Tag: Criminal Justice

“Parallel Construction”: Government Term for Lying About Its Investigations »

President Obama pledged to create “...an unprecedented level of openness in Government...” and to “... work together to ensure the public trust and establish a system of transparency, public participation, and collaboration.” With all the recent revelations about IRS abuses and NSA snooping that the president wants to keep secret, transparency in government increasingly appears...
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Prison Eugenics in the Golden State »

In 2003, California Governor Gray Davis issued a formal apology for the forced sterilization of inmates in the state’s prisons, a practice officially banned in 1979. “To the victims and their families of this past injustice, the people of California are deeply sorry for the suffering you endured over the years,” he said in...
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How John Locke Should Have Saved The Lone Ranger »

I had a glimmer of hope for the 2013 film The Lone Ranger when I read that young U.S. attorney John Reid, aka The Lone Ranger, arrives in untamed west Texas with a copy of John Locke’s Two Treatises of Government. After watching the otherwise entertaining summer action film, I left the theater wondering...
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Why Fight for King and Country? »

There is something monstrously out of whack about going to war for a large nation state. I can understand why a man might take up arms in defense of himself, his family, his friends, perhaps even his neighborhood or his town. But once we get past the lived-in milieu, a man’s risking his life,...
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Goodbye to the War On Drugs? »

The General Assembly of the Organization of American States (OAS) that is meeting in Guatemala this week to discuss drug policy in the hemisphere is one of the few good things this body, whose record on the Cuban and Venezuelan tragedies is pathetic, has done. In early 2012, Guatemalan President Otto Pérez Molina stirred...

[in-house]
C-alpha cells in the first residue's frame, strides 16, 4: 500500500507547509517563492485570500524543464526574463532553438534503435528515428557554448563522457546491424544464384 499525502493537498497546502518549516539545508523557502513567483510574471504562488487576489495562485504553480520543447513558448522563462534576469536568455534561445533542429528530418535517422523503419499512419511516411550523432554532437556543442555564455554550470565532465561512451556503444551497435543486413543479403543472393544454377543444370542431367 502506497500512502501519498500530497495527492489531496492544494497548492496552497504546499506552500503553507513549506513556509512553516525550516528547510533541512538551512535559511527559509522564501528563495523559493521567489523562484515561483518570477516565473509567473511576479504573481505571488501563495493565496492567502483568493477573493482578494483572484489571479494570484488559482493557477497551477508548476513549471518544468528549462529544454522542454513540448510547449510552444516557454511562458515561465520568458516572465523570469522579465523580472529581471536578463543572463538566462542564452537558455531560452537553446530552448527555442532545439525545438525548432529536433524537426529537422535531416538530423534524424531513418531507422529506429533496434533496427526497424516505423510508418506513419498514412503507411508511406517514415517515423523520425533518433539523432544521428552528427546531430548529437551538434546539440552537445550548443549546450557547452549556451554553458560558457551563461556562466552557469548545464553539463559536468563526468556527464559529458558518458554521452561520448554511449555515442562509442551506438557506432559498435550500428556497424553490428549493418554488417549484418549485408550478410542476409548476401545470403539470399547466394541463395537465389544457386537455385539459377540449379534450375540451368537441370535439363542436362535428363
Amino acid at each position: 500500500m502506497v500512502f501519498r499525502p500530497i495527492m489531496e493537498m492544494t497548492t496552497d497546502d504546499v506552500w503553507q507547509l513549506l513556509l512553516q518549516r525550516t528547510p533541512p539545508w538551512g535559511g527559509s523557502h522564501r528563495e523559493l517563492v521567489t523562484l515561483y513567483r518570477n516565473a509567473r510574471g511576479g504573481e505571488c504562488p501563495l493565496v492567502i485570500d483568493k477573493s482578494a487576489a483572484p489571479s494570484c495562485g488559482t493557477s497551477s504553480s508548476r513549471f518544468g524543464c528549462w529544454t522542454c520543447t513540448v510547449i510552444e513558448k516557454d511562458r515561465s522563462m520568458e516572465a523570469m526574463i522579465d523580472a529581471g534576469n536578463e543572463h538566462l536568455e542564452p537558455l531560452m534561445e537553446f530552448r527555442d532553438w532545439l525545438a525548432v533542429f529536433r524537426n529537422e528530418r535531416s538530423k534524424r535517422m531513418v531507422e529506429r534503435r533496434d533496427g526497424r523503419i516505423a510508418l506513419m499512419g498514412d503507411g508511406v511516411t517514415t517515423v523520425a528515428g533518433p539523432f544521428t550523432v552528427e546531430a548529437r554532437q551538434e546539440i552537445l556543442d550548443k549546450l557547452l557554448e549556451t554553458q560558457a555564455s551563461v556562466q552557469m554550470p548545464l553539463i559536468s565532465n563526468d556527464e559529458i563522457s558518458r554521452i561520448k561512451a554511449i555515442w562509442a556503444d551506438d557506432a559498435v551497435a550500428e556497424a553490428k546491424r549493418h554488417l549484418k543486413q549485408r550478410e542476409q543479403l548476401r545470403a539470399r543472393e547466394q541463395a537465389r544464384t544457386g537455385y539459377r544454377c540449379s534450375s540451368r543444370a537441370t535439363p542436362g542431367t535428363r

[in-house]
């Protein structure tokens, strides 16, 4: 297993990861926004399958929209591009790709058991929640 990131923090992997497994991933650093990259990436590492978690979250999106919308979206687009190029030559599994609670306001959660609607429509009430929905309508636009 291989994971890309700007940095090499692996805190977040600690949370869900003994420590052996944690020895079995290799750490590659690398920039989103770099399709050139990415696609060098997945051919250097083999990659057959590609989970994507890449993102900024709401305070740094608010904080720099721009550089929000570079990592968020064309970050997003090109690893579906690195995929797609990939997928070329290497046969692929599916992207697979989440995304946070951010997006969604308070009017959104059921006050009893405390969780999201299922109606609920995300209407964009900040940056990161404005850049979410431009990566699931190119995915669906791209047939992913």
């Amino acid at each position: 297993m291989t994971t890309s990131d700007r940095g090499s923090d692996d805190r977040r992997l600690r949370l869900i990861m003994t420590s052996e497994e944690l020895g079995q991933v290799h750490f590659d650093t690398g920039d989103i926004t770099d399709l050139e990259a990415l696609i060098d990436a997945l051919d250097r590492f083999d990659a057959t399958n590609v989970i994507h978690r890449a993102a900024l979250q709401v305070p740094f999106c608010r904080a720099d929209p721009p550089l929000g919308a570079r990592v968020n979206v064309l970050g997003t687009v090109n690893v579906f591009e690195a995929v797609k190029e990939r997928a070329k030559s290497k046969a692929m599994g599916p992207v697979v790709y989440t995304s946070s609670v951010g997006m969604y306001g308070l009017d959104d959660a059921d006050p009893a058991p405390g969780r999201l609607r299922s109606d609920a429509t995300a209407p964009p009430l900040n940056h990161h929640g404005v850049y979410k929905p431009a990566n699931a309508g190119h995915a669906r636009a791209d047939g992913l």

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SCOTUS Upholds Taking of DNA from Arrestee »

Today the Court decided Maryland v. King, and held that if the police have probable cause to make an arrest for a “serious offense” they may also as a matter of course use a cotton swab to take the arrestee’s DNA. The Court said that this was a legitimate police booking procedure akin to taking a suspect’s...
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Guardian Against Tyranny: The Writ of Habeas Corpus »

To live under tyranny is to live in fear—especially the fear of being arrested and jailed at the whims of the rulers. This is why America’s Founders regarded the right not to be detained arbitrarily as a cornerstone of liberty, and why they cherished the legal device they believed had secured that right: the...
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What Is the Threshold for Martial Law? »

It seems simple enough. Publicly available evidence shows two young men implicated in the horrific massacre in Boston this Monday, the shooting of the officer at MIT, crimes against others, and violent resistance against the police. One brother is dead and the other on the lam. And so the police have locked down Boston,...
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Why Has Congress Militarized the Bureaucrats? »

The war on drugs and the war on terrorism, I noted in a recent Beacon post, have fostered a crisis mentality that has eroded traditional constraints on domestic law enforcement. The new zeitgeist has resulted in police departments increasingly using “no knock” raids and other military-type tactics formerly considered off-limits to them. But other...
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Legalize Recreational Drugs »

I suspect that most readers of The Beacon tend to favor personal freedoms to a sufficient degree that they will immediately agree with the title of this post. If we want to live in a free country, freedom has to mean that we are free to make choices that others, including others in positions...
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